The Partido ng Manggagawa (Labor Party – Philippines) is deeply concerned about the welfare of Filipino teachers who are deployed in Baton Rouge, Louisiana.
We have an ongoing probe into the plight of these migrant Filipino teachers. Our party is saddened that they have been subjected to iniquitous treatment and are still expose to very hard circumstances.
Leaving their families back home to be able to pursue the American dream, these teachers risked everything thinking that their credentials and talents will get them through.
Definitely, these people have discovered that following this dream is not at all easy. Hard work, it seems, is not even enough. In their case, they have to put themselves and their families in deep indebtedness, risk all their families’ resources for a shot at their dream of being financially successful in the future.
What is mainly pulling them down, however, is their being subject to a manipulative placement agency whose only objective it seems is to squeeze the maximum payments from them. What the agency is employing is clearly a form of debt bondage. Universal Placement International, headed by Lourdes Navarro, has put in place a web of policies and measures to ensure that these teachers would all be fully dependent upon the agency. Navarro employs threats, intimidation and deceit to ensure conformity from these teachers.
Many of these teachers are left with no choices but to kowtow to the placement agency’s whims as they are threatened by Navarro that she can have them fired. In many opportunities she makes it a point to assert to the teachers that she can influence some people in the EBR school district.
While, this is clearly a manipulative tactic utilized by Navarro, we can not blame the teachers from feeling threatened as it is the future of their respective families that are at stake.
Now, what makes this more distressing is the fact that at least 34 of these teachers have been terminated by the school district. We are anxious about the welfare of these Filipino workers.
Upon review of the circumstances leading to their termination, we believe that the process the school district employed may have violated the rights of these workers or at the very least has lapses that could have been handled better.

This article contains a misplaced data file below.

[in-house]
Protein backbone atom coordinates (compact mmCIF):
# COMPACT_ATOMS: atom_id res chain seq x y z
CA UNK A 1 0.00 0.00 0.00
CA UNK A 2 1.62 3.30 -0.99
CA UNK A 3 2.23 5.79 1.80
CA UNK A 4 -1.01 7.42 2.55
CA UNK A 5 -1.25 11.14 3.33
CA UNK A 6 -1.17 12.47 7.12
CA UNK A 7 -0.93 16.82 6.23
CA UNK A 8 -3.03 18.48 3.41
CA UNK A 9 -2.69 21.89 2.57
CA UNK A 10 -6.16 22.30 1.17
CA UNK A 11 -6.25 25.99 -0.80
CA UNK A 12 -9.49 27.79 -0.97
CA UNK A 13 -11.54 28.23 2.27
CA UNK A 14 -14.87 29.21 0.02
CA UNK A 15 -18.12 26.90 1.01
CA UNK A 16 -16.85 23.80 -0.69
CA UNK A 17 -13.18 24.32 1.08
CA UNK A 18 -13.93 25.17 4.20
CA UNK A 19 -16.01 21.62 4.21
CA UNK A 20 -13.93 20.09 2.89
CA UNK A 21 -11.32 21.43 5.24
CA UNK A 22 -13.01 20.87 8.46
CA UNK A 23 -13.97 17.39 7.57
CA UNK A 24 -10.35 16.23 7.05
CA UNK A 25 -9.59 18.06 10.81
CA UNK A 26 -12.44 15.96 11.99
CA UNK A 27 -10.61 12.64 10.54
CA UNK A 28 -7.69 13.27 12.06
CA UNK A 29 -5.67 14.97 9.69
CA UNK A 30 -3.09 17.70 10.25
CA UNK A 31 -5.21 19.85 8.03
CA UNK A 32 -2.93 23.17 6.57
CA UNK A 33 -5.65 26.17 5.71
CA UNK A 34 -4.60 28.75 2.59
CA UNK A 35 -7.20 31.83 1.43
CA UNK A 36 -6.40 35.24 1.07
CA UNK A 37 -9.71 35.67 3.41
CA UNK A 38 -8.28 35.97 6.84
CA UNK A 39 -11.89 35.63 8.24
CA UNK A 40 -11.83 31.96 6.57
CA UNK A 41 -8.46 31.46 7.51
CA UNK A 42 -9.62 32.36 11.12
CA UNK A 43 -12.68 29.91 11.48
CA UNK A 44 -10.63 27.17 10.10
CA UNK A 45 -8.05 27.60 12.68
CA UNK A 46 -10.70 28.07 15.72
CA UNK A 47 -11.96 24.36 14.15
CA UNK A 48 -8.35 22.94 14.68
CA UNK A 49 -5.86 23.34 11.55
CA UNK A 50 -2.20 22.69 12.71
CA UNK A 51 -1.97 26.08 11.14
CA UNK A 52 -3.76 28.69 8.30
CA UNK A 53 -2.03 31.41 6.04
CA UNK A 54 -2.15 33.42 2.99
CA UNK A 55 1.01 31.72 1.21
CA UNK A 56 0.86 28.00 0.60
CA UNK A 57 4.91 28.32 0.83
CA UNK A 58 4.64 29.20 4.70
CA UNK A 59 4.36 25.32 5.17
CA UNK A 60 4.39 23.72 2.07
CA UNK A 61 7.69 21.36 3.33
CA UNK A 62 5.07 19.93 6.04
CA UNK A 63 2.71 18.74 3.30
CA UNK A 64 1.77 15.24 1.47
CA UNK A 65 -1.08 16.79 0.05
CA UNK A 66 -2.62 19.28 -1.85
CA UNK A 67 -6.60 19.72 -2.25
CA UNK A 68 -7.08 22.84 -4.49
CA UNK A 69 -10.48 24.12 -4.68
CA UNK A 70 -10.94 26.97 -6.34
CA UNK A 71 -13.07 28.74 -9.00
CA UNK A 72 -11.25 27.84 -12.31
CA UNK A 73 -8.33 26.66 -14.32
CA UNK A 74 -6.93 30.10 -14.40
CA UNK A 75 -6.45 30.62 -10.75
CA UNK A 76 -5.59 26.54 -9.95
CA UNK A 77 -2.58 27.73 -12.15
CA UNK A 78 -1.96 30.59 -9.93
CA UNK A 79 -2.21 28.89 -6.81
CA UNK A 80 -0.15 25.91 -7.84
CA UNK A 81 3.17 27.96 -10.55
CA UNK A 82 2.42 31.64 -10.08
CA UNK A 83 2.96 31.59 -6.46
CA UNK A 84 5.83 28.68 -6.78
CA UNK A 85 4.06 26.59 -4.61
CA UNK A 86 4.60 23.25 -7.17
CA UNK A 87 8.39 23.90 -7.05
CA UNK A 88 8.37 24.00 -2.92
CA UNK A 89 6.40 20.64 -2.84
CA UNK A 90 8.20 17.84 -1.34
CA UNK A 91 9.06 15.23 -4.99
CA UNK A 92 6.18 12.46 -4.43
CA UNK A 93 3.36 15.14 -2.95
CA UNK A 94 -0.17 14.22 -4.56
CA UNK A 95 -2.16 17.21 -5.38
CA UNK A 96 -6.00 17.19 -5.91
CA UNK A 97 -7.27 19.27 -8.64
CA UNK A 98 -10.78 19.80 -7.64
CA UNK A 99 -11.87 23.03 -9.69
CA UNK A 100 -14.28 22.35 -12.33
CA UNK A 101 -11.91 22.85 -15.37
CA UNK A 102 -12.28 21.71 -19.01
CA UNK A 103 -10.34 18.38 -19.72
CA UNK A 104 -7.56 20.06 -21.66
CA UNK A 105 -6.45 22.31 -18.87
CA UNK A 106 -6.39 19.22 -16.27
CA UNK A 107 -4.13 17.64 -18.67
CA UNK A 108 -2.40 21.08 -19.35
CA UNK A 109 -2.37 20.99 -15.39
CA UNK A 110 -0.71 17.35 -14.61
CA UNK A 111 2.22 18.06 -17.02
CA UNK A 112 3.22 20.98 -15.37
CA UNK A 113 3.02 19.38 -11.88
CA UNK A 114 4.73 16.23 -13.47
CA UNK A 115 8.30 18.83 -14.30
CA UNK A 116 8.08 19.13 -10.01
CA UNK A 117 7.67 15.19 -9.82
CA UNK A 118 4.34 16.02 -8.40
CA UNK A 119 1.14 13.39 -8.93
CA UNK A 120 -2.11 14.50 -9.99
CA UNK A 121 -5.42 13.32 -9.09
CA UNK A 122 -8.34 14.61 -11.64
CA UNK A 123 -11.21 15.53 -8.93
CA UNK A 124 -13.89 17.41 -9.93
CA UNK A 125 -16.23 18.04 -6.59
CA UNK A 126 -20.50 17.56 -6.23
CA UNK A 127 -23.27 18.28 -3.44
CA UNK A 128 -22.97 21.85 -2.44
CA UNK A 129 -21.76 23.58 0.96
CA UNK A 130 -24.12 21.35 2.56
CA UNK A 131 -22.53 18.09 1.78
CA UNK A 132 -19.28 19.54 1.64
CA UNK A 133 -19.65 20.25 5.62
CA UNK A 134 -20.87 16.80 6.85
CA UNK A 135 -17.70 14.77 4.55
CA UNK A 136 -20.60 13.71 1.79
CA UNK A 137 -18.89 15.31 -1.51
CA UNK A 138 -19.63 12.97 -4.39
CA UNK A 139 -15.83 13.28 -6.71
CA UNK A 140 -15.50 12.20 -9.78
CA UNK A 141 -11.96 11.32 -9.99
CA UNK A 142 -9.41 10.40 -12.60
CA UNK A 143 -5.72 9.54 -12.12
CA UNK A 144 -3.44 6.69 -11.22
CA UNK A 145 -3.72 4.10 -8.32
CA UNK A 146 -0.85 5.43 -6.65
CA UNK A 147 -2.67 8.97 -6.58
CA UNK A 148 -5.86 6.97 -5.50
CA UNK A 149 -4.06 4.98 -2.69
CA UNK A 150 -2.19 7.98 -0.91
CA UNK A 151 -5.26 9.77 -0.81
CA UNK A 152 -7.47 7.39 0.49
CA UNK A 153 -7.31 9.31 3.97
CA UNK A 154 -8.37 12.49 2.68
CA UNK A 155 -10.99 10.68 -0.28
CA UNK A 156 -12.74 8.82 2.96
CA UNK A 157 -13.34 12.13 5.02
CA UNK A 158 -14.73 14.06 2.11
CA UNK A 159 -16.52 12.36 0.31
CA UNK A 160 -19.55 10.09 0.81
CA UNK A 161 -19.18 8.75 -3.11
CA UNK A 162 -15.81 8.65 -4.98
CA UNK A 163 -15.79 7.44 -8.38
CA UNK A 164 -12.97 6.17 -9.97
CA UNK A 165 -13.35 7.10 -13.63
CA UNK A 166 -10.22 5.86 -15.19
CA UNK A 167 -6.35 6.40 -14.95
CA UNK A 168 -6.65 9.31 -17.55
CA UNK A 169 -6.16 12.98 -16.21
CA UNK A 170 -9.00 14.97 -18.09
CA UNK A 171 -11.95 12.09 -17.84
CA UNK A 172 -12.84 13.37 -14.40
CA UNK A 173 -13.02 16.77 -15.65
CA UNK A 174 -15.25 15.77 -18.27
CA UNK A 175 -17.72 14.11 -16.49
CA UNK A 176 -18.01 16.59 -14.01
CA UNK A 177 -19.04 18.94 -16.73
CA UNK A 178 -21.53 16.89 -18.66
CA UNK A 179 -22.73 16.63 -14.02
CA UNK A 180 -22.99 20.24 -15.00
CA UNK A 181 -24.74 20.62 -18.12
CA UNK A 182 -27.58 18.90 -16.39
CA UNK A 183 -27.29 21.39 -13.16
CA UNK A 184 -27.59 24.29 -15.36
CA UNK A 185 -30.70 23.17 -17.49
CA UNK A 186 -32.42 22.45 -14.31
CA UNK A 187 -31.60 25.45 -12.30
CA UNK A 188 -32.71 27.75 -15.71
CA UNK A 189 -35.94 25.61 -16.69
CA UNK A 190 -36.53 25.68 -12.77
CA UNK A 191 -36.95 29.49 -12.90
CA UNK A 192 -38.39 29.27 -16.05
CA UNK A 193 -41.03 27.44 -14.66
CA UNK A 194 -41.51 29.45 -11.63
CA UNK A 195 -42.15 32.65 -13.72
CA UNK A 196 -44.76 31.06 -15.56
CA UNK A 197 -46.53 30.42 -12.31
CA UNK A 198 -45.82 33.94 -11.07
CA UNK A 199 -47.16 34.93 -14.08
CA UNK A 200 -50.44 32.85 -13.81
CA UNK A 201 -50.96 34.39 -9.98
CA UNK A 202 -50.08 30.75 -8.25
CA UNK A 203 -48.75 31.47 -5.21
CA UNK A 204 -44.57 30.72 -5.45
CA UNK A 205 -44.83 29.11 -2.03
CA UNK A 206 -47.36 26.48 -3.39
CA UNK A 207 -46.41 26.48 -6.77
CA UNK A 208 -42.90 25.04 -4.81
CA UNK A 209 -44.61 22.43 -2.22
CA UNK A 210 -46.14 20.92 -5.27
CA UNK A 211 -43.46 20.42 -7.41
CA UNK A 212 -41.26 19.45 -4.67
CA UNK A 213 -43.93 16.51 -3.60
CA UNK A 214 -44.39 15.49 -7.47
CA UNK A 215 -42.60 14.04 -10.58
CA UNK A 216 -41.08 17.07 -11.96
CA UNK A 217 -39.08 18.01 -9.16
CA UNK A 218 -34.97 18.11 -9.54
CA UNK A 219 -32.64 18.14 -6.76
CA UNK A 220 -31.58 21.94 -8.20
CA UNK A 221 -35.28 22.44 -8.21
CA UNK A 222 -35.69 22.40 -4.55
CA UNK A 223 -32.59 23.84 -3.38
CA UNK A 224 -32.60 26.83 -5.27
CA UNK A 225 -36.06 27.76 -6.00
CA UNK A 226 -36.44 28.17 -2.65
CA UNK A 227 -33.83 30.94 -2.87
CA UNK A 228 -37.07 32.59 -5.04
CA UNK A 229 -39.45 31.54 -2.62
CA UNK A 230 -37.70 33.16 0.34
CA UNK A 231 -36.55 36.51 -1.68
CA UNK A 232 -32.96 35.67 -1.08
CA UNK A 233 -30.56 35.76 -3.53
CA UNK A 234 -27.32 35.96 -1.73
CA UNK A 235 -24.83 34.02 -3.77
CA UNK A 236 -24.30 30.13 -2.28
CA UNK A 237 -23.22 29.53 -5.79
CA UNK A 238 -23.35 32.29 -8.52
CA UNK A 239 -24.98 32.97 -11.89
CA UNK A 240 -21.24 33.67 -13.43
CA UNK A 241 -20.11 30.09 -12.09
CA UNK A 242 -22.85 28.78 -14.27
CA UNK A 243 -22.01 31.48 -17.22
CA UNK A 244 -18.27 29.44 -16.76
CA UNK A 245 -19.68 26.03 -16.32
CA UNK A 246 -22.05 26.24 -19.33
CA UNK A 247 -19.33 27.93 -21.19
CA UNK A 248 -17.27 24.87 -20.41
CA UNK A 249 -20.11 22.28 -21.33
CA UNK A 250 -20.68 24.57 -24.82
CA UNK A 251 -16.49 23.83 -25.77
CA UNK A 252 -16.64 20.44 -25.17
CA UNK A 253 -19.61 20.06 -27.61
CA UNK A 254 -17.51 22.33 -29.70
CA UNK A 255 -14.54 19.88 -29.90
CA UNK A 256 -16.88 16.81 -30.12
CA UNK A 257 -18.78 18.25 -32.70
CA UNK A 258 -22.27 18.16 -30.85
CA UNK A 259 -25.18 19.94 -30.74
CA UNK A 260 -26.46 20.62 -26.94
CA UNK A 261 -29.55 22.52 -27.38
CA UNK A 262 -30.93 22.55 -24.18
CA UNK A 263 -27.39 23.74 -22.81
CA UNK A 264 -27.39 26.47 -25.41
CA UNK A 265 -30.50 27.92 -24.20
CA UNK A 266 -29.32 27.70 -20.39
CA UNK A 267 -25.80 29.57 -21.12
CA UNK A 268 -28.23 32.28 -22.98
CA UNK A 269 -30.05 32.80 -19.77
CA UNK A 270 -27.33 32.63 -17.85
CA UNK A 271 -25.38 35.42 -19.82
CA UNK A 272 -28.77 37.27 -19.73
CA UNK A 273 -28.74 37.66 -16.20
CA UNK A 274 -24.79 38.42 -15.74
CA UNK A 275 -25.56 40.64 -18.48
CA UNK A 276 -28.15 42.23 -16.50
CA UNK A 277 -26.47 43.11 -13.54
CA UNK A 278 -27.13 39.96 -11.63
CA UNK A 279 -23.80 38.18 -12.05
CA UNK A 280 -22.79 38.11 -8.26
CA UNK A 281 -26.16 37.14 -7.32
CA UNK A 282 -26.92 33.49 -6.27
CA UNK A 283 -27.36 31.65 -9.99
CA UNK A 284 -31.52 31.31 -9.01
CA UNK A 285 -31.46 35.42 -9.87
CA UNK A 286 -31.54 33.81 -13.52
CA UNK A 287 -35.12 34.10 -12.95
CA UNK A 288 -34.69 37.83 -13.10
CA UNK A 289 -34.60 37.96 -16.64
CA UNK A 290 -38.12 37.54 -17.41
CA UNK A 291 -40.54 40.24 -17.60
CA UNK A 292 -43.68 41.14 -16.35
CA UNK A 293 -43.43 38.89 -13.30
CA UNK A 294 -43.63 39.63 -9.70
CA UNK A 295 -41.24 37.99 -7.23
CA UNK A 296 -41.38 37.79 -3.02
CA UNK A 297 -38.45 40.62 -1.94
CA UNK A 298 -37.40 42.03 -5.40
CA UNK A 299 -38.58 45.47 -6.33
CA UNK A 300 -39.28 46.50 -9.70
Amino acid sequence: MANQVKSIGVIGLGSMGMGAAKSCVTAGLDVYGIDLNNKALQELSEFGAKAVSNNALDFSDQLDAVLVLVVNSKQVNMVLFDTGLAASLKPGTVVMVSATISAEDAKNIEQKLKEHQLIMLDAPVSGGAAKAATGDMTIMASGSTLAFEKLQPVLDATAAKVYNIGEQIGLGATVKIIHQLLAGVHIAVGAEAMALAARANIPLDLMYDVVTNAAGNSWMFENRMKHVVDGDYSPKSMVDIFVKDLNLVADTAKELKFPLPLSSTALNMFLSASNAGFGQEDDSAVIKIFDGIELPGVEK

For one, there is lack of transparency as to the process of evaluation of these teachers’ performance. According to several teachers we talked to, there are no clear cut guidelines or procedure as to what can constitute termination and what the correct process should be.
Further, the school district should know fully well that foreign teachers will encounter issues related to differences in culture. The school district can not also discount the fact that aside from being in a new environment, the usual support system of these teachers, which are their family and friends, is not around.
While there maybe mentorship or training opportunities available for the teachers, some of those teachers who were terminated arrived in the latter part of 2008 and were not yet able to undergo these trainings. Take note that most of those terminated have been exposed to US schools for only less than a year.
As many of these teachers are in an adjustment phase, we believe that other constructive options were not seriously considered. A good example would be a transfer program in which teachers can be reassigned to other schools within the district where they may be able to perform better based on each teacher’s strengths and weaknesses.
And the fact that the school district, according to its associate superintendent for human resources, Elizabeth Duran Swinford, erroneously stated the reason for the termination of some teachers as “noncompliant” and will have them “refired” leaves a bad taste in the mouth. If they are taking these matters seriously, how come that the most important information on the termination papers, which is the rationale behind the termination, is wrong?
The school district’s action of terminating these teachers in a hasty process suggests that they treat labor, particularly migrant labor, as a commodity that can easily be disposed of. These teachers are human beings and they have families to feed and children to send to school.
We want to make it clear that we are not asking that special treatment be afforded to Filipino teachers. What we are advocating is the protection of the rights of all migrant workers and the whole laboring sector.
Lastly, PM strongly believes that labor rights are human rights and we believe that regardless of residence status, these rights should be guaranteed to all workers. Citizen, migrant or whatever your status maybe, the rights of a worker should be respected. ###